Rich past, challenging future for Tai Tokerau rohe
Northland holds a special place in the history of Methodism in Aotearoa. The early Wesleyan missions were based there, first at Kaeo and Whangaroa Harbour, later at Hokianga.
The Tai Tokerau rohe (district) of Te Taha Maori is heir to this tradition but like churches throughout the country it now faces the challenge of finding relevance in contemporary society. As elsewhere, Tai Tokerau congregations are older and smaller than they were in the past, and they are trying to find new ways to reach out to young people.
Mere Cassidy is the liaison person for the Tai Tokerau rohe. Mere is a minita-a-iwi, a local preacher authorised to celebrate the sacraments, baptise, and perform marriages.
She explains the rohe is divided into five regions or takiwa: 1) Dargaville and Northern Wairoa, 2) Whangarei, 3) Hokianga, 4) Pewhairangi (Bay of Islands), and 5) Whangaroa.
Minita-a-iwi in these regions conduct their own worship services, and one Sunday a month they gather together – either in Kawakawa or Rawene – for shared worship and discussions of Taha Maori business.
Mere says the role of a minita-a-iwi is quite different than a minister or lay preacher in the Tauiwi church. Not only do the minita-a-iwi have a role in the church they also have prominent positions in their communities and marae.
“They are involved with their whanau and iwi, and they take part in hui and other functions on the marae such as powhiri and tangi. Sometimes minita-a-iwi are called upon to bless new homes or chase away spirits – even by Pakeha.
“Because of their family ties minita-a-iwi don’t necessarily stick to their own area. If someone wants them to do a marriage or baptism they may travel outside their area to do it.
“Some minita-a-iwi are kaumatua who are involved in decision making on the marae, some are involved in politics. We have one or two who are now with the Maori Party. In fact some minita-a-iwi are more involved with iwi activities than they are with the hahi and we don’t see enough of them.”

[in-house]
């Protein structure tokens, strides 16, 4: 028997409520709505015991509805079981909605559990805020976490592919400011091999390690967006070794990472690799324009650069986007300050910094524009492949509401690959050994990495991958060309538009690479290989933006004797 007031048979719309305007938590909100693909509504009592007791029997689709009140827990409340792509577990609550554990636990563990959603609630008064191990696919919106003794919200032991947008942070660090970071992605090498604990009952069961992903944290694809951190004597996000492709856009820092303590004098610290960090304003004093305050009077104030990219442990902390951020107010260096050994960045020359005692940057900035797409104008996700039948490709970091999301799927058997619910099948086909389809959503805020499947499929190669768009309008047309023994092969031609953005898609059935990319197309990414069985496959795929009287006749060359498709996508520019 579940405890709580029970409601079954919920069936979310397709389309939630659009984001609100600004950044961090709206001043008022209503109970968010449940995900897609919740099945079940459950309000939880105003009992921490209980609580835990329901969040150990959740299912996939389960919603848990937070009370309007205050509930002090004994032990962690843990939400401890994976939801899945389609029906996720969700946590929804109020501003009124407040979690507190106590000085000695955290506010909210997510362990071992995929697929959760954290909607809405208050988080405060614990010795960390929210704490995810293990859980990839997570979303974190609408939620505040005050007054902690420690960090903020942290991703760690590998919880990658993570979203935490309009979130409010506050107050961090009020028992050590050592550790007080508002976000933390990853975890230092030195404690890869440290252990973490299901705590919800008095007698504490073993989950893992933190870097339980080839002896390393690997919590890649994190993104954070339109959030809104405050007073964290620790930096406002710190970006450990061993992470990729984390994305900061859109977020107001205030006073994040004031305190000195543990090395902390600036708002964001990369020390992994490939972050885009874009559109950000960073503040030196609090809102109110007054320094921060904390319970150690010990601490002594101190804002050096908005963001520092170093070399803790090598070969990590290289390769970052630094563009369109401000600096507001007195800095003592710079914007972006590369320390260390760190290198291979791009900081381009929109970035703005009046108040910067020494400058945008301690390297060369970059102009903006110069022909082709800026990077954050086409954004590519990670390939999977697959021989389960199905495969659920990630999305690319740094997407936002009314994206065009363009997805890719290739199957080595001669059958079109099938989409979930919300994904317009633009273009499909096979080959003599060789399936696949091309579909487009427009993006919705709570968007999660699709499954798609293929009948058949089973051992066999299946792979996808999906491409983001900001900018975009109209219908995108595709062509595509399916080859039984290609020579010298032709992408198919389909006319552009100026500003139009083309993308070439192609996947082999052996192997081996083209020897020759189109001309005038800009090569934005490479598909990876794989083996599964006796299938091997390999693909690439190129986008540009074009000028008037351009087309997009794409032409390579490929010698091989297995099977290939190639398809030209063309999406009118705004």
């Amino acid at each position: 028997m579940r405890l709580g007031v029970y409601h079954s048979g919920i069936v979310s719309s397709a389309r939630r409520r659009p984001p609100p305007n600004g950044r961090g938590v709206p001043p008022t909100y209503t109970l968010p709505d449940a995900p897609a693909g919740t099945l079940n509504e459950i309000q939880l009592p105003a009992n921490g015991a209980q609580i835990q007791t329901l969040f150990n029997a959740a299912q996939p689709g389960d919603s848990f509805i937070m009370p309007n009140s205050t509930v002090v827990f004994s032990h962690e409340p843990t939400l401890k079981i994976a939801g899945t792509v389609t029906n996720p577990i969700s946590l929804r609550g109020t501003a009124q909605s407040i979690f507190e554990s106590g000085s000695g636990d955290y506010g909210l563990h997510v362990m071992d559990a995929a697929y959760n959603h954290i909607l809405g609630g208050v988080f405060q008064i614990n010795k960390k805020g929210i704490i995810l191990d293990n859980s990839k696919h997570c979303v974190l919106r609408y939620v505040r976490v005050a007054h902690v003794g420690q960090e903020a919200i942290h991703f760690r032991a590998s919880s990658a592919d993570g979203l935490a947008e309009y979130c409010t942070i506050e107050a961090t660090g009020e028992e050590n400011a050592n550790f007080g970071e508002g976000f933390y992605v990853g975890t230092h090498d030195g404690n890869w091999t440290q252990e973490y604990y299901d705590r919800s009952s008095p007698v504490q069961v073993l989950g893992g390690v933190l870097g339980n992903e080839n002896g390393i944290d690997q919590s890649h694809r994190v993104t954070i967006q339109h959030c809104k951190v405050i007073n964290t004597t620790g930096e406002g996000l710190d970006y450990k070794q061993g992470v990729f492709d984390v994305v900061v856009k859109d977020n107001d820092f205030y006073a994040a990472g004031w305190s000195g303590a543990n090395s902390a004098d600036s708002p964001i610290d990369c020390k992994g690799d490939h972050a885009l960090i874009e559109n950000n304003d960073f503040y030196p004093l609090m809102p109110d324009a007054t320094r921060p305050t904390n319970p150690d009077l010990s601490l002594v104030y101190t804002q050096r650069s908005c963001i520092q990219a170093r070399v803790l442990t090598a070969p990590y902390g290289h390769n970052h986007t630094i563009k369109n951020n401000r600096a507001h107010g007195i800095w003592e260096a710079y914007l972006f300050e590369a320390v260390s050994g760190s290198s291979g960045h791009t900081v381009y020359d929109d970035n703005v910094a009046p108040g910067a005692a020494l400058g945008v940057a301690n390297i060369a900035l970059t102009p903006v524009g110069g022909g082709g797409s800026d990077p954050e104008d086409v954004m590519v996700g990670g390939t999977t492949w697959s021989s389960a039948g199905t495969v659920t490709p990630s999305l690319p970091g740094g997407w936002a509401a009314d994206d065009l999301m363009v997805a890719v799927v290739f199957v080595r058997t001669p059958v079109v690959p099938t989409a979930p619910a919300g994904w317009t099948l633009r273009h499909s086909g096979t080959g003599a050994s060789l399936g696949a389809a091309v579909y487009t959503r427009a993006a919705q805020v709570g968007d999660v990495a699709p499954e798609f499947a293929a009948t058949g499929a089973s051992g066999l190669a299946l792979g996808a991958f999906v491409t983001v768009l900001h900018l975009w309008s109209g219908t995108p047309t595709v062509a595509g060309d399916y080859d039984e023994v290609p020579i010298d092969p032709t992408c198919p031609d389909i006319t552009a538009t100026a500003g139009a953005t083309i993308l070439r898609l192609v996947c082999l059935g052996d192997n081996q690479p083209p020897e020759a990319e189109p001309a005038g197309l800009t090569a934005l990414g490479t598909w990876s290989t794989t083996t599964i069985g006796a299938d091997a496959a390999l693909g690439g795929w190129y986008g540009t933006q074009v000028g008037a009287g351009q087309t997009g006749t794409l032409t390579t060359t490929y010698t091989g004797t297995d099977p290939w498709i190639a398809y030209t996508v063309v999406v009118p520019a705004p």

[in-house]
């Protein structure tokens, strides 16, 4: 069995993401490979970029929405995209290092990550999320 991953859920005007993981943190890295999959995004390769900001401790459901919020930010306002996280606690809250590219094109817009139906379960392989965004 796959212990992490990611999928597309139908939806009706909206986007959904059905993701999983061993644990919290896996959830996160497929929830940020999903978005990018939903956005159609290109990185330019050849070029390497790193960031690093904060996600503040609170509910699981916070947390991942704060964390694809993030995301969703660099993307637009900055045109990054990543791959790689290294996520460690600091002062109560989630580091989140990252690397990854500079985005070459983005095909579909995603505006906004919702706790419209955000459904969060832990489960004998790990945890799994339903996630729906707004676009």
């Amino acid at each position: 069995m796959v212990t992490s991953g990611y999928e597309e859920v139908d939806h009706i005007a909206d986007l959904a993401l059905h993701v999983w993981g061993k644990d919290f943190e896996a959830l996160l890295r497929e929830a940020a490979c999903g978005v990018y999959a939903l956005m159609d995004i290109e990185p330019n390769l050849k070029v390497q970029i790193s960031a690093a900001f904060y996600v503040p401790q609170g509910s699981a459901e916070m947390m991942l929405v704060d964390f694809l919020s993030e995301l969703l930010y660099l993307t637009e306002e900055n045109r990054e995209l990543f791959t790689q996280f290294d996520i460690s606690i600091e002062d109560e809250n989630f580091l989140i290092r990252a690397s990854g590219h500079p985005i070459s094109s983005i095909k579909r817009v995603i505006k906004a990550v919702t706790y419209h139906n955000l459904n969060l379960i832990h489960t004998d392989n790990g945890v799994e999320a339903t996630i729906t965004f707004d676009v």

Tai Tokerau rohe owns very few church buildings. Whangarei-based minita-a-iwi Winiata Morunga is the Maori adviser at Northland Polytechnic. Without a church building he holds worship services in people’s homes.
Three years ago Taha Maori took over the Methodist Church in Rawene, which the local Uniting Congregation was using as an opportunity shop. Mere lives nearby at Waima and she leads services at the Rawene church once a month. The Rawene church is also used for youth groups and it serves as the rohe’s office.
Mere and other members of the Rawene congregation also serve as chaplains at the Hokianga district hospital.
The Hokianga church also has guardianship over two properties Taha Maori holds title to. One is the Waima Mission Reserve where missionaries established a station in 1837 and the other is a farm property at the base of the sacred Te Whiria Mountain at Pakanae, near Oponone.
“Last year we rededicated the farm at Pakanae. It had run down under the previous leaseholders. Maori and Pakeha church people helped clean it up. We painted the farmhouse, removed rubbish, and rebuilt the stockyard. I did karakia and we had a big kai. Now it is in the hands of local farmer John Klaricich and it is being looked after very well.
“One of the things we are doing in Tai Tokerau is to encourage the church to return property to local communities. Once the land story has been told the church should return the property to appropriate trustees if it was gifted from the local iwi. The church has returned buildings and property to the community at Otaua, Tuhirangi, and Waima,” Mere says.
A major concern of the Tai Tokerau rohe is find ways to reach out to young people (rangatahi). Older members of the rohe remember when church was an important part of family and social life. People gathered with family after church for a meal and it was a time children saw their cousins.
Today children find traditional church services dull so Taha Maori is developing new ways to reach out to young people, often through activities outside church times. Mere says there are three rangatahi workers in Hokianga, Rachel Harrison, Ruby Winikerei, and Joce Korewha.
Among the activities they have organised was boat trip from Rawene to Mangungu on Waitangi Day. Mangungu is the site of the major mission station in the Hokianga region and more Maori leaders signed the Treaty there than actually signed it at Waitangi. The charter boat trip was a chance for rangatahi to learn more about their heritage as Methodists and New Zealanders and to have good time.
Mere says the income the rohe now receives from the farm at Pakanae means it has more resources than in the past to organise activities for young people. It intends to use them to keep them involved in the church.